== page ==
The recently-released Judas and the Black Messiah brings a history lesson as it embarks on an intimate look at the Chicago, Illinois chapter of the Black Panther Party when it was led by Chairman Fred Hampton. The writers of the films, Keith and Kenny Lucas, recently explained to CinemaBlend the importance of showcasing the Black Panther movement as more than gun-wielding militants.
"It was quite essential to make sure that we presented the Panthers in a more realistic way and not the character that they've become, you know, the militant Black guys in black berets carrying guns. That was one aspect of them, and mostly the open aspect, but the Chicago, Illinois chapter, they were on the ground doing community organizing. And Hampton was a prototype of a community organizer and he also happened to be a great orator. So he was able to combine those oracle skills of Dr. King with the fire of Malcolm X at a young age. I think that gets lost on people, too, that they were so young, they were kids. But they had the foresight to be like, 'this capitalist system, it's not for us. The only way we're going to be able to fix our communities."
The movie features Daniel Kaluuya of Get Out and Black Panther fame as Fred Hampton. LaKeith Stanfield (Sorry to Bother You, Atlanta), takes on the role of William O'Neal, a former thief turned spy for the FBI who betrays Hampton to the police. The official narrative surrounding Hampton painted him in a negative light, but according to the writers of Judas and the Black Messiah, his main goal was to bring people in his community together.
"Hampton, he just knew that intuitively, and we wanted to make sure - if you're going to make a movie that features Fred Hampton, you have to make sure you feature his message. And his message was about unity, love, bringing people together and working as a group, as a community to uplift. That was Hampton. It doesn't matter what you think about the Panthers. If you study Hampton and you read about his story, talk to people who knew Fred Hampton, like everyone everywhere, undoubtedly says, this was a man who was for the community and for the people. He wasn't about being a terrorist. He was about uplifting his community."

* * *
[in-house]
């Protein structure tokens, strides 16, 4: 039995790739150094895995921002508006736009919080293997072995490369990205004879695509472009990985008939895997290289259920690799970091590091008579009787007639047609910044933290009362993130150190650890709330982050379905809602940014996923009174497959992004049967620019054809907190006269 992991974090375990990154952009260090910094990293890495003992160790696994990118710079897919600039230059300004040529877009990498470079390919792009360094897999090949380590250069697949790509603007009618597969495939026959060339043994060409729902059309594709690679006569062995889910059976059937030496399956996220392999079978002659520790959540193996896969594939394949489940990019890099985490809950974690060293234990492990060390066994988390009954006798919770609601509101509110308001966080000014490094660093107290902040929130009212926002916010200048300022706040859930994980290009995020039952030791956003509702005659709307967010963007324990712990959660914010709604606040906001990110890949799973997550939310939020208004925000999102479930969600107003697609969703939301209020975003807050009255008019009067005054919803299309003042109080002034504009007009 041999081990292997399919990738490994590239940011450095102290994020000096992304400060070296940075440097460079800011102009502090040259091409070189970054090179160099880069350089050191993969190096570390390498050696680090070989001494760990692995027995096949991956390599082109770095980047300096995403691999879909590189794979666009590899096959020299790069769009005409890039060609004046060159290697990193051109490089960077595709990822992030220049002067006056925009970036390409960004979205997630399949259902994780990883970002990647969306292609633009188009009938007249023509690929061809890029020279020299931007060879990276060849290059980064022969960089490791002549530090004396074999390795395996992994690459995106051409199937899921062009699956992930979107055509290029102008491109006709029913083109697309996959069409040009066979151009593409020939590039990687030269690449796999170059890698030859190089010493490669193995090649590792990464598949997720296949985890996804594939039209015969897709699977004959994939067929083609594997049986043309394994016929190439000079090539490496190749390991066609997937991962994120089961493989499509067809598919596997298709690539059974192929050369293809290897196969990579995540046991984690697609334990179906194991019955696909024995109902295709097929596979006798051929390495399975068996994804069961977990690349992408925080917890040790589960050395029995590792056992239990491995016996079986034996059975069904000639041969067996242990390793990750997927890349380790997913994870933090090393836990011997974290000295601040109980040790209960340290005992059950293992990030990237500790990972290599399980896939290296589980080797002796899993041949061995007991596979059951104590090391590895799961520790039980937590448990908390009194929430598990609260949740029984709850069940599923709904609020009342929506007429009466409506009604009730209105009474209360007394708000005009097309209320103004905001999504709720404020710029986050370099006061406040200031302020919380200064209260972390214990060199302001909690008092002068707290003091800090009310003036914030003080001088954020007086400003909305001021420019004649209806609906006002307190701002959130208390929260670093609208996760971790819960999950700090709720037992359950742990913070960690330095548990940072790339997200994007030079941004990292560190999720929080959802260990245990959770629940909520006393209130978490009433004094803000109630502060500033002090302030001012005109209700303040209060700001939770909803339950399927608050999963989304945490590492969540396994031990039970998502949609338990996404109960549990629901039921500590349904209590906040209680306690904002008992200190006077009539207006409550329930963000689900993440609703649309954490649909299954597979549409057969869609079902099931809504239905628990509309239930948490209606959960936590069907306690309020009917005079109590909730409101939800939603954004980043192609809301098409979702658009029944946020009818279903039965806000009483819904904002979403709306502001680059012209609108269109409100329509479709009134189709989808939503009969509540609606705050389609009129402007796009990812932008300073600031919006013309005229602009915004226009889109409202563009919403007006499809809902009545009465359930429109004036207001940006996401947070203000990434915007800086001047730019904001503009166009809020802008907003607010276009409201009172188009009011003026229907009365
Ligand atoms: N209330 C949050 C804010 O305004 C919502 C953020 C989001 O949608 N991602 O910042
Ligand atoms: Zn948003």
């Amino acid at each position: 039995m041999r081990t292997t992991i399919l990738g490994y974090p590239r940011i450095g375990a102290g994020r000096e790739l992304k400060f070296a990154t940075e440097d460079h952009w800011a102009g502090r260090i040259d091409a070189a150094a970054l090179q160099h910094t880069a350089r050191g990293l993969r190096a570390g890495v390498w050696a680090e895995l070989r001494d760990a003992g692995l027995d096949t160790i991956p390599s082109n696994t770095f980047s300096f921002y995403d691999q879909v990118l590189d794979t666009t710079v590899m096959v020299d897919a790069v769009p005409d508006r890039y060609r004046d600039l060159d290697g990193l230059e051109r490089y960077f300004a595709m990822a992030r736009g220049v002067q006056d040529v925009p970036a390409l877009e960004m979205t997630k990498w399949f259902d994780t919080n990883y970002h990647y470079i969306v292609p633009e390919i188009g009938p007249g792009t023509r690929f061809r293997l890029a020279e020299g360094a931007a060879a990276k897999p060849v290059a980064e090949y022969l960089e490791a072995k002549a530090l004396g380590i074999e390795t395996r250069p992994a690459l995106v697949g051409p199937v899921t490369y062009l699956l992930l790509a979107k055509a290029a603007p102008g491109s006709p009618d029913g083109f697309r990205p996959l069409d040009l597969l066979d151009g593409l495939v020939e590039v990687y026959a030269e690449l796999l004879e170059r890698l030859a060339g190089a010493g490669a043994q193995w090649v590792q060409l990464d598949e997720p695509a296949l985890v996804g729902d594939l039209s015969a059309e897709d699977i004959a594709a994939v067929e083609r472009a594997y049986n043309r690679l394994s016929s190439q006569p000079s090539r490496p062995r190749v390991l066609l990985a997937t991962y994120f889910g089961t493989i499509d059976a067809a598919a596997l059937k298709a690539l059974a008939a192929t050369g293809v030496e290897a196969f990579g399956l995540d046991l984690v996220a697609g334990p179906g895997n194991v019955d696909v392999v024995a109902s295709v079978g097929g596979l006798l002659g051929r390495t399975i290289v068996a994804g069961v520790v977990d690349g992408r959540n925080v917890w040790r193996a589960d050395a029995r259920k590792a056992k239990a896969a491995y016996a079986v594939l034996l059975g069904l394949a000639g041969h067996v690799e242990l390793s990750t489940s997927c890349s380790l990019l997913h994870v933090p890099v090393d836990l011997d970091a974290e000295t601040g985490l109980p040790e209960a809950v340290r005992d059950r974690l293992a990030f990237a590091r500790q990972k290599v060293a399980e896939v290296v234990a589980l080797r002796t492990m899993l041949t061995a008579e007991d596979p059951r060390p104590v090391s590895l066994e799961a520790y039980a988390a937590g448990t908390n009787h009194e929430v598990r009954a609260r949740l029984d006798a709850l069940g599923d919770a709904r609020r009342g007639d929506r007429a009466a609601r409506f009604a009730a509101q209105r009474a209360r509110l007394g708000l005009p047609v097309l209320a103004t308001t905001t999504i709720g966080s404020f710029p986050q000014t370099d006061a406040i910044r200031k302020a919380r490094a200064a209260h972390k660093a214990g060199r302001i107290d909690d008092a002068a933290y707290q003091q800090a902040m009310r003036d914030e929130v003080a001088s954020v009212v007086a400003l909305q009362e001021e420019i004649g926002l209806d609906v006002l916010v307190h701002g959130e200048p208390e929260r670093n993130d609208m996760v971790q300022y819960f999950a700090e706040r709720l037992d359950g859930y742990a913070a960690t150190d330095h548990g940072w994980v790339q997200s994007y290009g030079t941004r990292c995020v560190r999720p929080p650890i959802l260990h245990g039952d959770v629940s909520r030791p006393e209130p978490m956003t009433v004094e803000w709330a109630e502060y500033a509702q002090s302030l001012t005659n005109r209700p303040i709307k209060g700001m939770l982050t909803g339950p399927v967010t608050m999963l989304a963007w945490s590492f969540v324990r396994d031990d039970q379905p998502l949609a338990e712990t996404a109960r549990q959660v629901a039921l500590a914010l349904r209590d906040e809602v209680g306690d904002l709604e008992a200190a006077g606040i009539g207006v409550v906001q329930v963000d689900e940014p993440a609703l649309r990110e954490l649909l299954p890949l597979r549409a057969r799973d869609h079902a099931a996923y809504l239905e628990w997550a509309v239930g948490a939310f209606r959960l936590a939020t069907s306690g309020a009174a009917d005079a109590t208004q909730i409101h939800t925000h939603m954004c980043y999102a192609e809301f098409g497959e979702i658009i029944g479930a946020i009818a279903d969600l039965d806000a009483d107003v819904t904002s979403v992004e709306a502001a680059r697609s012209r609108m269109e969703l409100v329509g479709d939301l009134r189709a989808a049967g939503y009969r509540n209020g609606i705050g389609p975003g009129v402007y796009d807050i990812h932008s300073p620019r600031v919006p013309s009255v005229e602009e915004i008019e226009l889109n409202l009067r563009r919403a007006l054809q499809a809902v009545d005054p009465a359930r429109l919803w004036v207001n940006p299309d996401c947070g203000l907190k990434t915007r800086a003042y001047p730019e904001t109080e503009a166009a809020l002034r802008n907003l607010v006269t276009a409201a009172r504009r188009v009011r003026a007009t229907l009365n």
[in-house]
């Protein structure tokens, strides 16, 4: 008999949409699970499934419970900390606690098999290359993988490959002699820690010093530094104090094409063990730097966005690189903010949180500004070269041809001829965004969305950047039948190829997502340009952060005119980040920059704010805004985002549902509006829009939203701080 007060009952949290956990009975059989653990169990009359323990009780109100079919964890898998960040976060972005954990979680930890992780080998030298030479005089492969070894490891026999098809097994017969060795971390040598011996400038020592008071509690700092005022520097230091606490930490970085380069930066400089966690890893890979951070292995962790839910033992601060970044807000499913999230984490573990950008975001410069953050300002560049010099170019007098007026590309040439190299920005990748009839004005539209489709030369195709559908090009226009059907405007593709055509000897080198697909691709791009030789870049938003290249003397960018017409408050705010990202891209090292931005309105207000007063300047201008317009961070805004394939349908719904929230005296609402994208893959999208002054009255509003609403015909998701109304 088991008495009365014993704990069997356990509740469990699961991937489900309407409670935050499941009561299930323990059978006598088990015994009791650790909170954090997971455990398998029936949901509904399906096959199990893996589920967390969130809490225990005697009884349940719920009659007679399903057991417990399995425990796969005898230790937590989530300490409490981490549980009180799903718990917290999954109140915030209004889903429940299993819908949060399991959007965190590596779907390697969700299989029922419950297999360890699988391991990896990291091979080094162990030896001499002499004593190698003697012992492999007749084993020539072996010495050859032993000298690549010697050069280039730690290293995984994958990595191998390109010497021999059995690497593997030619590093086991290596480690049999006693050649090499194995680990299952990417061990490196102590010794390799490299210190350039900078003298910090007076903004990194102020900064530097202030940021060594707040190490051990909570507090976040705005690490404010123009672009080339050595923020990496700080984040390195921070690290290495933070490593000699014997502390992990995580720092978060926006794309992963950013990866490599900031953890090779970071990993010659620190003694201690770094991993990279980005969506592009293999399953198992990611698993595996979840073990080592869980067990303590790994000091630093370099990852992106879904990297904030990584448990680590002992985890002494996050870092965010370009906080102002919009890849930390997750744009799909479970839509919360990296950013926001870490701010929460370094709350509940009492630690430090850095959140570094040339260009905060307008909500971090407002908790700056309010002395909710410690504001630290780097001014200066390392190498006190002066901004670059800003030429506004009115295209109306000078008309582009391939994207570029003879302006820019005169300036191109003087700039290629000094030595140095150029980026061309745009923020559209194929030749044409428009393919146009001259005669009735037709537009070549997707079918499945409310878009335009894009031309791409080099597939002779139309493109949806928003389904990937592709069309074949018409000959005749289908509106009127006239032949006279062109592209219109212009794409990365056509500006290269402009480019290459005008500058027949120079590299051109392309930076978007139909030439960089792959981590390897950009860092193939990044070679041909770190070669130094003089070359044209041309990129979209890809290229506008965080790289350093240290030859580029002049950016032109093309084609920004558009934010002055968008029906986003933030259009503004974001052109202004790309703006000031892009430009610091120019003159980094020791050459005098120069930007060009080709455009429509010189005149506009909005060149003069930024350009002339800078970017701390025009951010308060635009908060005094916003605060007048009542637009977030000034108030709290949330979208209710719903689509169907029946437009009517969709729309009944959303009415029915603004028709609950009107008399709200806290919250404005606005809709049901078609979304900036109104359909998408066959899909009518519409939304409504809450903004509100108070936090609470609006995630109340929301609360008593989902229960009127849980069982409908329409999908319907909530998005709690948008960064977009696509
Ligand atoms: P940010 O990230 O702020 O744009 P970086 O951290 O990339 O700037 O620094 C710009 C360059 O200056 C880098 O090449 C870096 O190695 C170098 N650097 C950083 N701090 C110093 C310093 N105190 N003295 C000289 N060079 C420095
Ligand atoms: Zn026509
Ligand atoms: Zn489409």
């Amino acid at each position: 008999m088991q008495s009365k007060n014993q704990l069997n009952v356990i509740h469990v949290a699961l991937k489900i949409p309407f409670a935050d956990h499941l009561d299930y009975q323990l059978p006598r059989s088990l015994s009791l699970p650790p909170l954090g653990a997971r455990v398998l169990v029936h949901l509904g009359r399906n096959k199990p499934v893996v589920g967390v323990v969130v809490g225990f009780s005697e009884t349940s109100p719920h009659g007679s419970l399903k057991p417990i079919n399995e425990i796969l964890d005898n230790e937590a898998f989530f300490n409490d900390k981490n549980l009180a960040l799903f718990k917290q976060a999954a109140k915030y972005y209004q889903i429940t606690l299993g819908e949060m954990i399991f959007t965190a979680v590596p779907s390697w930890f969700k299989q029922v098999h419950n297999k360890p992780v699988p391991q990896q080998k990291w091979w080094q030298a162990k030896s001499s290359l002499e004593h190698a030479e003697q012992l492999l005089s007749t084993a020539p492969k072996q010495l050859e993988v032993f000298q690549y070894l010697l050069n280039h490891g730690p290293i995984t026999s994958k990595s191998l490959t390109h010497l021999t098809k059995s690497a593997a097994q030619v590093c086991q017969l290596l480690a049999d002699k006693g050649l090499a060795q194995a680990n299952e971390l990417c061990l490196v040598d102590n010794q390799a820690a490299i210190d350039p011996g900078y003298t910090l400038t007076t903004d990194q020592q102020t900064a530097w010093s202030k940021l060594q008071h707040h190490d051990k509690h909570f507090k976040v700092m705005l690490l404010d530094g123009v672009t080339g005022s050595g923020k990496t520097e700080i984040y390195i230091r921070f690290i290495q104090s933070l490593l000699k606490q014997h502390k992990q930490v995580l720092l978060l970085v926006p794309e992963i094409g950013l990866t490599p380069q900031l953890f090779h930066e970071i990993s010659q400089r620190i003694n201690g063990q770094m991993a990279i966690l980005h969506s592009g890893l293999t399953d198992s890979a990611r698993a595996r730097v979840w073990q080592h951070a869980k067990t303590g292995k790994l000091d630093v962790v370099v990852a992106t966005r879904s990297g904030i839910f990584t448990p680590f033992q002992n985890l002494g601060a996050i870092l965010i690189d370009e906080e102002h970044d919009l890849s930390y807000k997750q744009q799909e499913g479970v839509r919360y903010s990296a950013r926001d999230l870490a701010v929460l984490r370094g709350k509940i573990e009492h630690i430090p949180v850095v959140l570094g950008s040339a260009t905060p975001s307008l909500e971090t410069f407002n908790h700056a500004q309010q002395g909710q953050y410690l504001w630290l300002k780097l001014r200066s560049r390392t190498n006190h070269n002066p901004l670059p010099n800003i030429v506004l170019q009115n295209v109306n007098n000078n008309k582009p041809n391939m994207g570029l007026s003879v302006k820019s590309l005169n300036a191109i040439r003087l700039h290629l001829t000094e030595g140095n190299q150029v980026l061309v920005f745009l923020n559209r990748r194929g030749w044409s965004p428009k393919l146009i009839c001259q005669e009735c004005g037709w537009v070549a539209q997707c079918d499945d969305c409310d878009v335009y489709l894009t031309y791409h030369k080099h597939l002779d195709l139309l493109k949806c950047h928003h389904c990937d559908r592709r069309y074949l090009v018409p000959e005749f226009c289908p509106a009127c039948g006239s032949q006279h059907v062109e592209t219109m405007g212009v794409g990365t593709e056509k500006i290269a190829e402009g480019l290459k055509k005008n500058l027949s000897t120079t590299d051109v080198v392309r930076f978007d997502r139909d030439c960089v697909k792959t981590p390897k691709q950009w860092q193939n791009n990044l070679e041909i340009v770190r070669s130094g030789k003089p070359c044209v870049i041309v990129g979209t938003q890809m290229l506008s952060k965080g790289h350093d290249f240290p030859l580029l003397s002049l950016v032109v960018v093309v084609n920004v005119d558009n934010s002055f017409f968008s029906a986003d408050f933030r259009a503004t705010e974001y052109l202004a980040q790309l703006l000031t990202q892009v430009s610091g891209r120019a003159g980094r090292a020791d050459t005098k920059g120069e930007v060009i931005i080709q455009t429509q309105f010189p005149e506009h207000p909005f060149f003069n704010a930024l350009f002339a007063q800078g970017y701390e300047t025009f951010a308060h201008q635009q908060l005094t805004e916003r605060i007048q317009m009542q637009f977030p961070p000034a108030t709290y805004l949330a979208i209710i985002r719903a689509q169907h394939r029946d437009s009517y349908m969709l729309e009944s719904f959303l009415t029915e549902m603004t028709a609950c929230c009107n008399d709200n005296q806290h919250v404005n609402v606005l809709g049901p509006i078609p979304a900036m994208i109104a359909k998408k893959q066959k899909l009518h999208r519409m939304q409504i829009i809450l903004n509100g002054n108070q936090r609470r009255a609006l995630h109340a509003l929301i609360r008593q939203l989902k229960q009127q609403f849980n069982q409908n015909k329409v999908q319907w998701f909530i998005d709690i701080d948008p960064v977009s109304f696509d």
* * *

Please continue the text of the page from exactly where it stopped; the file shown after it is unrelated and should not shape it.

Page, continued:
The buzz surrounding Judas and the Black Messiah has been highly positive so far, with the two main leads coming in for special praise. The film has been described as The Conformist meets The Departed. The director of the film, Shaka King, has previously collaborated with Stanfield on the 2017 short film LaZercism.
Judas and the Black Messiah stars Daniel Kaluuya, Lakeith Stanfield, Jesse Plemons, Dominique Fishback, Lil Rel Howery, and Martin Sheen. It came out in theaters and on HBO Max on February 12. This news was first reported at CinemaBlend.